Fed officials called for a months-long ‘trade blackout’ last year
October 21 (Reuters) – U.S. Federal Reserve officials have been strongly urged to observe a trade blackout for “several months” in spring 2020 as the central bank embarks on a series of extraordinary actions to mitigate the threat presented by the coronavirus pandemic, according to a note sent to all senior officials by the Fed’s ethics office.
“In light of the rapidly changing nature of recent and likely future actions in the system (Federal Reserve), please consider observing a trading hiatus and avoiding unnecessary securities transactions for at least the next few months.” , or until the Federal Open Market Committee (FOMC) and the council’s political actions are returning to their usual schedule, “the note dated March 23, 2020 said.
On the same day, the Fed, in an unanticipated action, pledged purchases of indefinite bonds “in the amounts necessary to support the proper functioning of the market”, a move which ultimately helped stem the frantic sell-off of the market. which had wiped out a third of the American stock market. value in a month. Since that date, the S&P 500 Index has doubled in value.
Concerned even with “the appearance of acting on inside information regarding the actions and deliberations of the Federal Reserve,” the ethics office went so far as to urge officials to seek advice before taking any investment action. as generally harmless as redeeming funds from a government tuition savings account. ‘children.
“If you need, for example, to redeem a 529 account to pay for tuition or make other necessary transactions, please let me know in advance,” the memo reads.
The advice was sent to all members of the Fed’s Board of Governors, senior executives and the 12 regional bank presidents.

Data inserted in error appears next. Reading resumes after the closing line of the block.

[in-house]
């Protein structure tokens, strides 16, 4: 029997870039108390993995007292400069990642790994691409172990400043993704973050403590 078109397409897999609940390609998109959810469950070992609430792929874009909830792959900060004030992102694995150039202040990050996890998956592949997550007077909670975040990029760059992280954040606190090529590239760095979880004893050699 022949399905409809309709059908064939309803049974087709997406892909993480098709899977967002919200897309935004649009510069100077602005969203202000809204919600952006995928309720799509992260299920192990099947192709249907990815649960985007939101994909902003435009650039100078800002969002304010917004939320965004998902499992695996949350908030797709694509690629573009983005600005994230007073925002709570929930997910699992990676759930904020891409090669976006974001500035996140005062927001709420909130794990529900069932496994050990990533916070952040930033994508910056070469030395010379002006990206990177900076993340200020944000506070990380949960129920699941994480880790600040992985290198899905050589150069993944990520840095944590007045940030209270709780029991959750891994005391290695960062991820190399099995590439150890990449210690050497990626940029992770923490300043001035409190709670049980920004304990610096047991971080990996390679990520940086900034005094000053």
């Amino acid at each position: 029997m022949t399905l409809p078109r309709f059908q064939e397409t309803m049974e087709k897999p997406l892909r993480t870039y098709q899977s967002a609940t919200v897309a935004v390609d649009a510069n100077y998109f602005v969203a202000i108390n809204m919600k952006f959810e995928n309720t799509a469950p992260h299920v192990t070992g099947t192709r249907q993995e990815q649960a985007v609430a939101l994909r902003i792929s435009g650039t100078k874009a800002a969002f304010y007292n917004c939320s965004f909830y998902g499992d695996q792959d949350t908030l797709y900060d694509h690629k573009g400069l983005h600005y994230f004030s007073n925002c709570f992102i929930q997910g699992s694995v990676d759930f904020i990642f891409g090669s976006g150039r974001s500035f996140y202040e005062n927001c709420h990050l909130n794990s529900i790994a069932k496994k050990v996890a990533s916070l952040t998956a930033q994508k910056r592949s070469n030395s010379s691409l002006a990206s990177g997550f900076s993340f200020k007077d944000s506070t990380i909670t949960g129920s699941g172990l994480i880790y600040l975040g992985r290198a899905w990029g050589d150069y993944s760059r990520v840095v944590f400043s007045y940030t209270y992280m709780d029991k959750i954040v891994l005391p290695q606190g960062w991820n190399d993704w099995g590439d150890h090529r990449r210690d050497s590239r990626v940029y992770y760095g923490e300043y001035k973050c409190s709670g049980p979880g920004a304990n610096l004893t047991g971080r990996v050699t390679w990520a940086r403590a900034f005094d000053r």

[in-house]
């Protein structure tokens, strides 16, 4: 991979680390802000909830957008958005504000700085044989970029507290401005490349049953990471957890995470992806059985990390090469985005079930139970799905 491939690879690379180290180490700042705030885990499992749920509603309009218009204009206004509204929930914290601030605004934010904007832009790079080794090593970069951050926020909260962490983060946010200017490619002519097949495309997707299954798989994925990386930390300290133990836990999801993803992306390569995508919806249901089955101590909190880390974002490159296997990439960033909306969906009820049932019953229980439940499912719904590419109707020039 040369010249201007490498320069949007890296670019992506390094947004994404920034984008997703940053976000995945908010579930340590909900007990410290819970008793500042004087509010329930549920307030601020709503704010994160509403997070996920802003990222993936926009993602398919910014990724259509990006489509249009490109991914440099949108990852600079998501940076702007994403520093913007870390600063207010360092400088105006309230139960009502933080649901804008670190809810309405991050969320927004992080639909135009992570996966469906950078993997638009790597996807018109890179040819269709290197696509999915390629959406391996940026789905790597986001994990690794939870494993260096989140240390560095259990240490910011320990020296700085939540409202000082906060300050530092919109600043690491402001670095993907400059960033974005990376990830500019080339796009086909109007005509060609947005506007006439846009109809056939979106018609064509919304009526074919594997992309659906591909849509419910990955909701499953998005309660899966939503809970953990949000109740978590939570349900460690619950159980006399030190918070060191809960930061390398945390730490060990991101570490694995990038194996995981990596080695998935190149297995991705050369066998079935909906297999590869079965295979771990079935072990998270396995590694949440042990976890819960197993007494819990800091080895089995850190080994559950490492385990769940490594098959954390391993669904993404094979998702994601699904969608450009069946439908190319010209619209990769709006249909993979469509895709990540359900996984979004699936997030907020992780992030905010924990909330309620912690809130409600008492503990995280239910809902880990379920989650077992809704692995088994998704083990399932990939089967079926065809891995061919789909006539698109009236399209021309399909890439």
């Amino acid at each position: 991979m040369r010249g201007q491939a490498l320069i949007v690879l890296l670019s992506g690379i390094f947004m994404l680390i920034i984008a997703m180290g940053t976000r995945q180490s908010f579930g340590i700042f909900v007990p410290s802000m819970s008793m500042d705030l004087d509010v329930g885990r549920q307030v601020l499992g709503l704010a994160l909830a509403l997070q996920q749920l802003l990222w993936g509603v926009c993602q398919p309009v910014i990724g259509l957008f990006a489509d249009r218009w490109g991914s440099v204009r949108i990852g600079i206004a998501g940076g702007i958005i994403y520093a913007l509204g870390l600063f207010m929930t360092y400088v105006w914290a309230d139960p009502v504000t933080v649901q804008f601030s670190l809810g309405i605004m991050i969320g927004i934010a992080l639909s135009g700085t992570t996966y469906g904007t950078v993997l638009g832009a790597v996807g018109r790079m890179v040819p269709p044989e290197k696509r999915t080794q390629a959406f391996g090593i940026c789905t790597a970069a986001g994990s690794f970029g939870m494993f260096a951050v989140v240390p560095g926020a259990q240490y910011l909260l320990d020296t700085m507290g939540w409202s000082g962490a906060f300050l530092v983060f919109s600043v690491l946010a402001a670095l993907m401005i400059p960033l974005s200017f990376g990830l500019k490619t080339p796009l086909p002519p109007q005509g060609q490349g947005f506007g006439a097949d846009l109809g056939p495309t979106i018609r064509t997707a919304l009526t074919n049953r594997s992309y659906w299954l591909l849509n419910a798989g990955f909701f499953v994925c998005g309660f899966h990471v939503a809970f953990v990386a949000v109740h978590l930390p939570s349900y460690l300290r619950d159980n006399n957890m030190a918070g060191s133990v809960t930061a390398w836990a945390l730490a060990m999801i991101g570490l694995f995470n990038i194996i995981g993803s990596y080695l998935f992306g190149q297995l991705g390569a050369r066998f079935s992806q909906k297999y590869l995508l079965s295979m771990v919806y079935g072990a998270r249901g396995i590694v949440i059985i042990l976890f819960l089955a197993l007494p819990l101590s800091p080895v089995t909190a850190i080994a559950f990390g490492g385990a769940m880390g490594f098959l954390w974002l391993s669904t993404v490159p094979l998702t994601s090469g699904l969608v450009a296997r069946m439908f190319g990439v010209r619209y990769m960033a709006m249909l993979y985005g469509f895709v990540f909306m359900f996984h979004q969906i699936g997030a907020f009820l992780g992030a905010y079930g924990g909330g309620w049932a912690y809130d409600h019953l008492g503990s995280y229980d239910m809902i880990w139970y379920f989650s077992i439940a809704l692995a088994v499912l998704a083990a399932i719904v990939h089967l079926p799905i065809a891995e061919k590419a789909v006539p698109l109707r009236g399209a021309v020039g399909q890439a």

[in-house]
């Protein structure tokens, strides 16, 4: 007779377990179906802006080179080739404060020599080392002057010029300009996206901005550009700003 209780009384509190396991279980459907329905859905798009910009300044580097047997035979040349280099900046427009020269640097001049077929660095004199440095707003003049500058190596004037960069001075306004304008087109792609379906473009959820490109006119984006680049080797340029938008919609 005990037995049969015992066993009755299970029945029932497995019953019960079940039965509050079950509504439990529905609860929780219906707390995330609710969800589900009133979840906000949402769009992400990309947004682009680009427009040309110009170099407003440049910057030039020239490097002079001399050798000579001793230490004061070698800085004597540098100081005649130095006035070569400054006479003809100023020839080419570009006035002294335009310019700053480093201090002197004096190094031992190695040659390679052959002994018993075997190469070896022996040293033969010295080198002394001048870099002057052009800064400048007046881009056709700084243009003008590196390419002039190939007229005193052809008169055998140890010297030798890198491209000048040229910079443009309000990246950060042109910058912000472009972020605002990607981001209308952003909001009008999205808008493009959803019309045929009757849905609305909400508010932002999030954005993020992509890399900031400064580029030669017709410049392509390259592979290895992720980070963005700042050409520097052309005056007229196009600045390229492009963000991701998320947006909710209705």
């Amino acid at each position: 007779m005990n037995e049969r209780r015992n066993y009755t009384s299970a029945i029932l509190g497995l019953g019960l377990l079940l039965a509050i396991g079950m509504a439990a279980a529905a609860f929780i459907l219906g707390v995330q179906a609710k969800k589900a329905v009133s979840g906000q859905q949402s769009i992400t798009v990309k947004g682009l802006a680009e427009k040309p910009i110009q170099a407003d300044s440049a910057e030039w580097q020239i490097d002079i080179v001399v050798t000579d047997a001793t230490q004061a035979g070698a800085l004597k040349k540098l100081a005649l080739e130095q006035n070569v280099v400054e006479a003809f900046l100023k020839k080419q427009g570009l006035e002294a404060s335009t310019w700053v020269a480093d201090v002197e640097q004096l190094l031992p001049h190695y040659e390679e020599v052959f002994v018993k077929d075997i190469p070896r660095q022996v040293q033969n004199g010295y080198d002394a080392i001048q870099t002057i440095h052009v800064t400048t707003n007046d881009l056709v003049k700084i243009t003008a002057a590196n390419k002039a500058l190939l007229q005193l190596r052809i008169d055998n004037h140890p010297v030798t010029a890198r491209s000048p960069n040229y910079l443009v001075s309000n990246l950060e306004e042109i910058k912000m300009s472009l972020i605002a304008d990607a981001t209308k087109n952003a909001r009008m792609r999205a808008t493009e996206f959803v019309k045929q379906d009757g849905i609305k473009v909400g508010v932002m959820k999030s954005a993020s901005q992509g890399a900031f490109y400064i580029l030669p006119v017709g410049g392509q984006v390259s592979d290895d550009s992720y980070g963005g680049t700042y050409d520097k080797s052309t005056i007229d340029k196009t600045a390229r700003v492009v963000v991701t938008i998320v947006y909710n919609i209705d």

But within weeks, some of them had started to resume trading, a window that, at a glance, would not appear in line with the sought-after “several months” of forbearance.
Eric Rosengren, then chairman of the Boston Fed, resumed trading in early May, according to his revelations. Robert Kaplan, then chairman of the Dallas Fed, resumed active trading – including in individual stocks and derivatives – sometime after the end of April, a Federal Reserve spokesperson told The New York Times, although the exact date is unclear.
The Times was the first to report on the note earlier on Thursday.
The two resigned their posts in September after reports of their investing activities last year quickly turned into an ethical controversy for the Fed. On Thursday, the Fed, under President Jerome Powell, banned individual stock purchases by its senior officials and unveiled a wide range of other restrictions on their investing activities. Read more
An investigation by the Office of the Inspector General of the Fed into the business activities of senior Fed officials, sought by Powell last month, is still ongoing.
A Dallas Fed spokesperson, when asked about Kaplan’s stock trading schedule, said “in view of the Inspector General’s review, with whom we are fully cooperating, we will refrain from providing any further information in order to not to anticipate this process “.
Reporting by Dan Burns; Editing by Diane Craft and Daniel Wallis
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